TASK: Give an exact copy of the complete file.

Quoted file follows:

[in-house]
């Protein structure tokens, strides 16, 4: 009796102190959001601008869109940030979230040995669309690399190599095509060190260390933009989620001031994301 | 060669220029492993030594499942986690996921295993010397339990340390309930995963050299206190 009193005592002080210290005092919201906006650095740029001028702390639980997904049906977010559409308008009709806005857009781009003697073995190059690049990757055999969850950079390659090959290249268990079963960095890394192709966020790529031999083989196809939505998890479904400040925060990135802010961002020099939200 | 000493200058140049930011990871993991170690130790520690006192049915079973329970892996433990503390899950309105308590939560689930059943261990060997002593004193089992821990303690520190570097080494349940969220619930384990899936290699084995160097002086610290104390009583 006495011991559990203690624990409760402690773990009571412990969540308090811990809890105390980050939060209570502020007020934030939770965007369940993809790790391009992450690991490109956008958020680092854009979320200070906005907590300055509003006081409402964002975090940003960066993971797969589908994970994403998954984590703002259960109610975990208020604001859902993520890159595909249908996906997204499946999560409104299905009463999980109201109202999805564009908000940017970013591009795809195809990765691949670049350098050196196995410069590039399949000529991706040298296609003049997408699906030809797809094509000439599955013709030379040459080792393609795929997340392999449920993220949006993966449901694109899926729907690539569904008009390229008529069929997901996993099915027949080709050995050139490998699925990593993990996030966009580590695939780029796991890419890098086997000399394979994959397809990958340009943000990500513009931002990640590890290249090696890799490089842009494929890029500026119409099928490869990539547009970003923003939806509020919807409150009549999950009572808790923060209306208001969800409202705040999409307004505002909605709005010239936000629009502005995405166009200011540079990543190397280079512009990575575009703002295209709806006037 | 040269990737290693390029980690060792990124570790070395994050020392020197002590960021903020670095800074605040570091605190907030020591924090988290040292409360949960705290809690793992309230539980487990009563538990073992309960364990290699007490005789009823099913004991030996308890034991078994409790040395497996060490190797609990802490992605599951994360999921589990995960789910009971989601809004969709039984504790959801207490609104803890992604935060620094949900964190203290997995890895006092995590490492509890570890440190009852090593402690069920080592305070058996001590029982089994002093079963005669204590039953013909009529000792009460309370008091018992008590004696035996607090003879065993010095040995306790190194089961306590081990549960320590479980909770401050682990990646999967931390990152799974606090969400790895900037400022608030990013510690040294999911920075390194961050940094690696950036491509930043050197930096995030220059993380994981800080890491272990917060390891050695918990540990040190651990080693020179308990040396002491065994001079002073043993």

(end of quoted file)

[in-house]
């Protein structure tokens, strides 16, 4: 009796102190959001601008869109940030979230040995669309690399190599095509060190260390933009989620001031994301 | 060669220029492993030594499942986690996921295993010397339990340390309930995963050299206190 009193005592002080210290005092919201906006650095740029001028702390639980997904049906977010559409308008009709806005857009781009003697073995190059690049990757055999969850950079390659090959290249268990079963960095890394192709966020790529031999083989196809939505998890479904400040925060990135802010961002020099939200 | 000493200058140049930011990871993991170690130790520690006192049915079973329970892996433990503390899950309105308590939560689930059943261990060997002593004193089992821990303690520190570097080494349940969220619930384990899936290699084995160097002086610290104390009583 006495011991559990203690624990409760402690773990009571412990969540308090811990809890105390980050939060209570502020007020934030939770965007369940993809790790391009992450690991490109956008958020680092854009979320200070906005907590300055509003006081409402964002975090940003960066993971797969589908994970994403998954984590703002259960109610975990208020604001859902993520890159595909249908996906997204499946999560409104299905009463999980109201109202999805564009908000940017970013591009795809195809990765691949670049350098050196196995410069590039399949000529991706040298296609003049997408699906030809797809094509000439599955013709030379040459080792393609795929997340392999449920993220949006993966449901694109899926729907690539569904008009390229008529069929997901996993099915027949080709050995050139490998699925990593993990996030966009580590695939780029796991890419890098086997000399394979994959397809990958340009943000990500513009931002990640590890290249090696890799490089842009494929890029500026119409099928490869990539547009970003923003939806509020919807409150009549999950009572808790923060209306208001969800409202705040999409307004505002909605709005010239936000629009502005995405166009200011540079990543190397280079512009990575575009703002295209709806006037 | 040269990737290693390029980690060792990124570790070395994050020392020197002590960021903020670095800074605040570091605190907030020591924090988290040292409360949960705290809690793992309230539980487990009563538990073992309960364990290699007490005789009823099913004991030996308890034991078994409790040395497996060490190797609990802490992605599951994360999921589990995960789910009971989601809004969709039984504790959801207490609104803890992604935060620094949900964190203290997995890895006092995590490492509890570890440190009852090593402690069920080592305070058996001590029982089994002093079963005669204590039953013909009529000792009460309370008091018992008590004696035996607090003879065993010095040995306790190194089961306590081990549960320590479980909770401050682990990646999967931390990152799974606090969400790895900037400022608030990013510690040294999911920075390194961050940094690696950036491509930043050197930096995030220059993380994981800080890491272990917060390891050695918990540990040190651990080693020179308990040396002491065994001079002073043993």